[In a creaky, little old lady voice] Yes, children, in the days before the Internet, we had to listen to the radio and walk 12 miles to school each day with no more nourishment in our bodies than a handful of gravel.
After I left, a new Peace Corps volunteer came and refused to live in my apartment! She sent me a letter and said that she had insisted on it being completely renovated. "How could you live there?!?" Uh, well, it IS the Peace Corps, after all... I just got used to it and grew to like it, I guess.
Uh-oh...As I wrote that, I realized that the lesson is: Get your ass moved girl! Then adjust. Shit, if you coped with the Peace Corps, SURELY you could tolerate an en suite bath!?
The Girls Scouts made me laugh at this yard sale. They donated a lot of their old crap, of course, then blew their allowances buying the other girls' crap. Sara came home with a set of door beads in which I get tangled every time I go in her room. I acquired, though, for a measly $10, a set of everyday plates, three bowls, a corkscrew (on a desert island with only one kitchen gadget?) and a bunch of assorted kitchen necessities. Oh! And I took all the cardboard boxes.
I had a long conversation with an 86-year-old man whose wife had just passed away. He told me all about how they had met; how it had been love at first sight; how they had been married for 61 years; how her last words had been how much she loved him. You know, is there an invisible bubble over my head that says, "Step right up! Tell your sad stories and make this lady cry?"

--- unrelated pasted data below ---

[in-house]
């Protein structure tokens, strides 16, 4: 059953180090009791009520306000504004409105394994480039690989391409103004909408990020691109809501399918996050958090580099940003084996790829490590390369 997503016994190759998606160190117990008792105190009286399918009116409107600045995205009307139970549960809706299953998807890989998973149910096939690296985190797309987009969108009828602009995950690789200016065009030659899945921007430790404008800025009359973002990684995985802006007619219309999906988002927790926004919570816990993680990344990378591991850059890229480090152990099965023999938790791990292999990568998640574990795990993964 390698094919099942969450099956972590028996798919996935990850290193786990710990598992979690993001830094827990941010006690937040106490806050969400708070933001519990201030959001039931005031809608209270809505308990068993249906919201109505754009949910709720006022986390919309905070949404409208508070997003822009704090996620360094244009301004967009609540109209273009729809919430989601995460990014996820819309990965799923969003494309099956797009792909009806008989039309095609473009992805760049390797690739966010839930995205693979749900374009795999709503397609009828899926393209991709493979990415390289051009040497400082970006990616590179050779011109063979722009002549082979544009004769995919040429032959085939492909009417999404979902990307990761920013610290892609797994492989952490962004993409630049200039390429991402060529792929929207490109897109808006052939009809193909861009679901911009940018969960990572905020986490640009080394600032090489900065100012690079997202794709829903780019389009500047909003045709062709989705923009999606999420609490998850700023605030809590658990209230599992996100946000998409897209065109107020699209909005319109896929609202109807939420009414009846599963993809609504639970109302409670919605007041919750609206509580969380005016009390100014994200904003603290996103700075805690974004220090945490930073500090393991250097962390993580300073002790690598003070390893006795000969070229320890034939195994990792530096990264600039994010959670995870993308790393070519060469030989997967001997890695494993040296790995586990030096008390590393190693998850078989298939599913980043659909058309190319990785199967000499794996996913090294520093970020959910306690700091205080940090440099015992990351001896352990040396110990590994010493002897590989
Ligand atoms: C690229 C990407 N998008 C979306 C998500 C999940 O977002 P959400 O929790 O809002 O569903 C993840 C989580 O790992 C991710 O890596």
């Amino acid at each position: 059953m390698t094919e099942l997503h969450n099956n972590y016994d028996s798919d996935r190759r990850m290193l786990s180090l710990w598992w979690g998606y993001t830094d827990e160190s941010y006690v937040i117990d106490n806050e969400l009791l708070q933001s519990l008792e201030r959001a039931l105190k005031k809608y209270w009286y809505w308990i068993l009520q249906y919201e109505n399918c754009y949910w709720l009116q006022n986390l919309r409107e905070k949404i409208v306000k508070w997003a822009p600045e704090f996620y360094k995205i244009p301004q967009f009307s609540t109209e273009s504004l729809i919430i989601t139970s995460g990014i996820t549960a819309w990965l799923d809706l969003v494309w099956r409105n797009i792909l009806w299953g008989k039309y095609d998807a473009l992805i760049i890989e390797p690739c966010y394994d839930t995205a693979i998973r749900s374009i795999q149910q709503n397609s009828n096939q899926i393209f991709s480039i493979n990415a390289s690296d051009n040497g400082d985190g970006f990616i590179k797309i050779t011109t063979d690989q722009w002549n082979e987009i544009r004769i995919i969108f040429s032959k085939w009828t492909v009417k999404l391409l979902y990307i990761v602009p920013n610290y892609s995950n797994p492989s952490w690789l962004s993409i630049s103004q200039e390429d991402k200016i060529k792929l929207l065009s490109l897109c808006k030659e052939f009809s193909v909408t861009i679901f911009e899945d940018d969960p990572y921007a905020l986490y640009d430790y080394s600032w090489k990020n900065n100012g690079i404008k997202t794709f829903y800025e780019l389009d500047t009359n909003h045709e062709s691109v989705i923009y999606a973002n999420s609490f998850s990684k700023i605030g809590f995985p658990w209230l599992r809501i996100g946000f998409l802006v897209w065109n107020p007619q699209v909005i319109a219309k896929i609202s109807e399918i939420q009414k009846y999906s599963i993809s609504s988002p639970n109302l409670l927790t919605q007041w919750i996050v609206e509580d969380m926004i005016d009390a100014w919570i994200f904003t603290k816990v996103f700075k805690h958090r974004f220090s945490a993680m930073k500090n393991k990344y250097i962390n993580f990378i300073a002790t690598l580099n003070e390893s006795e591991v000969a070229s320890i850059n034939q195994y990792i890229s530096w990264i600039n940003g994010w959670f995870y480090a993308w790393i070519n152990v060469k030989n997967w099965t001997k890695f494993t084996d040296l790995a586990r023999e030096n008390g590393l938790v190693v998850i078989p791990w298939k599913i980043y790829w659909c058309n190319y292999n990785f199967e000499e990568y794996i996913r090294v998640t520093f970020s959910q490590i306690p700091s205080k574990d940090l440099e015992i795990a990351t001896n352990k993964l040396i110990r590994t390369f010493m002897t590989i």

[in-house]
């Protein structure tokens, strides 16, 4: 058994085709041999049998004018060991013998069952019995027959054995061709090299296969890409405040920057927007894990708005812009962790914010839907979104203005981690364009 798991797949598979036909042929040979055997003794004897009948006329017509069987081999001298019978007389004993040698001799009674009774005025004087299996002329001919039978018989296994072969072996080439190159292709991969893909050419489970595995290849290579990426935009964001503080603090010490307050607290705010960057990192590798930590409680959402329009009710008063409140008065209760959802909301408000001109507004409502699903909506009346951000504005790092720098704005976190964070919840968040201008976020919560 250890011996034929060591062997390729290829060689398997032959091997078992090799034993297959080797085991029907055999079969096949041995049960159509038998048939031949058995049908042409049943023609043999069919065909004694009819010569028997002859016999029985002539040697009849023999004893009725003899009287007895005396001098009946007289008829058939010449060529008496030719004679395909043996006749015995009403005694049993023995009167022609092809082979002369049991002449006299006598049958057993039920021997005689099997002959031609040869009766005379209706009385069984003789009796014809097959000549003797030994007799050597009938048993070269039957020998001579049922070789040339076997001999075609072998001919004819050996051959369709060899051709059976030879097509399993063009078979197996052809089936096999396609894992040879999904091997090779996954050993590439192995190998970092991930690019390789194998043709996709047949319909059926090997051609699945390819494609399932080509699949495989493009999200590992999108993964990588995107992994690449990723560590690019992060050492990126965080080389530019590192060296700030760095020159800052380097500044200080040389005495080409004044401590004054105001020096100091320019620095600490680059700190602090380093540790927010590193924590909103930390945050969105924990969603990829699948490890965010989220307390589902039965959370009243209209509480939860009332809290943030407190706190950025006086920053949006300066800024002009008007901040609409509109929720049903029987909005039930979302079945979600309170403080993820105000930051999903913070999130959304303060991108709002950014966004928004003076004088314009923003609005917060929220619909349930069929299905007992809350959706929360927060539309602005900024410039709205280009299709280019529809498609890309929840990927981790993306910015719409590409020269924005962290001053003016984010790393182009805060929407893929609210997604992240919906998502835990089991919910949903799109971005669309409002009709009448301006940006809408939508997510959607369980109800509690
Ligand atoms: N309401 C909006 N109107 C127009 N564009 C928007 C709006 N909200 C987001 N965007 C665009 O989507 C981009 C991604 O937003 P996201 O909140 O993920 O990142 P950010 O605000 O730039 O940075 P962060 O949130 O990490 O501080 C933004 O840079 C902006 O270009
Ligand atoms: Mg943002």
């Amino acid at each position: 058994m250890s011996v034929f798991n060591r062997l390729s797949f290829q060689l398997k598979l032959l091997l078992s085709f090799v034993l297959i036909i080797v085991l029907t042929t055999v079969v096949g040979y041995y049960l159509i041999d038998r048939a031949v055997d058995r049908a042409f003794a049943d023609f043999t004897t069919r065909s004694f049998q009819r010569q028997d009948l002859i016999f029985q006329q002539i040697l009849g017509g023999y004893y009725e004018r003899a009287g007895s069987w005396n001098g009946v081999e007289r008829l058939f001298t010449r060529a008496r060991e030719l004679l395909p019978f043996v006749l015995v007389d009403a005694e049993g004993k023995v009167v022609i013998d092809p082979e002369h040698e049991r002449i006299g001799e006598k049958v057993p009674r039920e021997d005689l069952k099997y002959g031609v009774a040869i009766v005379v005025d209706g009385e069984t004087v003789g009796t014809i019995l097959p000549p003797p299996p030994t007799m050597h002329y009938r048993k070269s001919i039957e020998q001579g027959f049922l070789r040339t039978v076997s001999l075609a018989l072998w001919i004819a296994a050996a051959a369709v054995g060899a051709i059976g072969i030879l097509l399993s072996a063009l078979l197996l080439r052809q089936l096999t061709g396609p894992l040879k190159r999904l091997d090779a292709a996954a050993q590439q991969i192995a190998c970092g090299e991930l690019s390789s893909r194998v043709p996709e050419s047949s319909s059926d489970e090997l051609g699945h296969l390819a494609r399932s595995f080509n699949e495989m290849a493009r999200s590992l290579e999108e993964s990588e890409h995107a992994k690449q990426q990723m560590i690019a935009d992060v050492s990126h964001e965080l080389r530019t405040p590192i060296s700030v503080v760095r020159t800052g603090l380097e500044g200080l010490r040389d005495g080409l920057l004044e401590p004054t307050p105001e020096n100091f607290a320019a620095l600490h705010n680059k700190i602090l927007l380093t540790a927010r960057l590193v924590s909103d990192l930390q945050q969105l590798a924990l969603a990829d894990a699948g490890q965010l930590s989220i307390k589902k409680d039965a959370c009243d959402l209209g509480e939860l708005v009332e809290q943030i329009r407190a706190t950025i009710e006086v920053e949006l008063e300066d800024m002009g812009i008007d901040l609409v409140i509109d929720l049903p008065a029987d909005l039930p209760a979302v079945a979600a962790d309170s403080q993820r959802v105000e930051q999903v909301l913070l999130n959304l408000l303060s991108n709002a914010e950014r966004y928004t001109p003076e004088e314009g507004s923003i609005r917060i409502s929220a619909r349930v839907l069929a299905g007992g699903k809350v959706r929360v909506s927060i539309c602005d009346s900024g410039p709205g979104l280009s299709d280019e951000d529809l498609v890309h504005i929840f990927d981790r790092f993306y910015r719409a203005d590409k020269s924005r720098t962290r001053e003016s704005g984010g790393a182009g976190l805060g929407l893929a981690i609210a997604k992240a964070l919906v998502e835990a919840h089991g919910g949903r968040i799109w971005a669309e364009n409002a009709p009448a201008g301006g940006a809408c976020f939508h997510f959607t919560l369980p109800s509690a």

When I was done working at the yard sale, I came home and actually took a nap. I am so sleepy these days: because a part of my psyche seems to be resisting sleep; and because another part of my psyche is trying to make me sleep to escape stress. It's bizarre, I know. At any rate, a nap is a precious luxury to me. The Holy Grail of the sleep deprived. This one was particularly lovely. It was warm yesterday and the breeze blew in my bedroom window. I lay on top of my super-soft favorite quilt and wrapped up in my great-grandmother's flour-sack quilt. I was extraordinarily blissed out and realized that it was because I was barefoot for the first time in months. I wriggled my toes sensuously against the quilt and slept.
It wasn't enough to help, though. I ran hills this afternoon and had to stop twice to rest. Normally I can run the whole route without stopping. I try to blame the fact that I lifted weights before I ran, because I like that explanation better then the fact that I am about to hit the emotional fatigue wall.
It reminds me of a passage I read once in a novel. This English woman goes an vacation to Spain and while she is there she falls madly in love with a man who invites her to stay in Spain and live with him there. She has to quit her job, deal with her finances, explain to her family, etc.. When it 's all done, she goes to bed and sleeps pretty much non-stop for three days. That'll be me: when/if I finally feel safe again, I will sleep the clock once around. I might even have a little cry and THEN sleep the clock once around.